A big thank you again to the author for writing this fun read, and hopefully we won't have to wait too long for the next addition to this Delhi-detective series.
This is the third installment of the charming Vish Puri series. Its usual cast of thoroughly engaging characters is back too including Puri's Mummy-ji who may be a better detective than he, and Rumpi, Mrs. Puri, who is determined that her 'Chubby' lose weight whatever it takes.
Character, atmosphere and culinary delights take center stage as Hall takes us on a delightful romp through the streets of Delhi to meet its intriguing assortment of personages. I hope we don't have to wait too long for Puri's next caper.
Puri and his family are fortuitously present when the elderly Faheem Khan is poisoned with aconite in his butter chicken. Puri's investigations lead into the world of illegal Indian betting and of cricket match fixing. But, secretly, Puri's mother begins looking into how the murder is related to the crimes committed during the bloody 1947 partition of India.
But where author Tarquin Hall excels is in introducing the new, conflicted India to foreigners -- a country both as wealthy as the Mugals and as poor as a begging street urchin, as technological advanced as an Indian call center and as rooted in time as a widow scattering her husband's remains into the fetid Ganges River. Every time I read Hall's books, I learn so much about modern India, where money, rather than birth, is creating the new caste system.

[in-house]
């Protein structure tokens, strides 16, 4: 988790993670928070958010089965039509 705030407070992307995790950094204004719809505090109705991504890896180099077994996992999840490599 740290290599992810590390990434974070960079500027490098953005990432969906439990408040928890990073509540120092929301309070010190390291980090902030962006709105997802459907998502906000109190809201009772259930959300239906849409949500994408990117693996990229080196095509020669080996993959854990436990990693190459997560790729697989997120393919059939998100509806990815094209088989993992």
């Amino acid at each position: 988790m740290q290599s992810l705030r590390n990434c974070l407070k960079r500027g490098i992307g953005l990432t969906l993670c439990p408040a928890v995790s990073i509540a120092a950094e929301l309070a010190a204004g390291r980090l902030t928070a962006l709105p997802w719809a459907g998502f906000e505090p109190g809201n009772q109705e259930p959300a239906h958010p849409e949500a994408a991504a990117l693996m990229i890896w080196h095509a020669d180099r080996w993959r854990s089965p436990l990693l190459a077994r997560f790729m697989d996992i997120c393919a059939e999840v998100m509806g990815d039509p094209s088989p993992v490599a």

Some mysteries need to be read in order; however, Hall's mysteries, like those of Rex Stout, aren't that way. All of Hall's Vish Puri books are excellent: Don't miss the previous books, The Case of the Missing Servant and The Case of the Man Who Died Laughing: Vish Puri, Most Private Investigator.
Most Recent Customer Reviews
If you are up to it with Indian history, this book makes for a good read. A lot of the book is thronged in history. And a lot of it is clouted in modernism as well. Read morePublished 2 months ago by Dimmy
Riemastuttava ja jännittävä dekkari sekä hauska kurkistus delhiläisen salapoliisin perheelämään. Read morePublished 2 months ago by Leena Kytömäki
Actually I don't remember any sexual content, perhaps some innuendo. This book is highly entertaining. Read morePublished 3 months ago by Bonnie Dickson
Lovely story. Best is Tarquin's excellent description of the Indian society and state. He skillfully shows the sweet spots and bitter points in India. Read morePublished 4 months ago by Mikko tapanainen
Tarquin Hall produces another slightly demented, fast-paced mystery. Vish Puri is his usual laid-back, overeating self, afraid only of his wife (he has sabotaged the bathroom... Read morePublished 9 months ago by hazel f
This is one author I would love to meet -- his wife too. The book brings along the usual characters but also includes a story like related to the partition of India/Pakistan in the... Read morePublished 11 months ago by Richard H.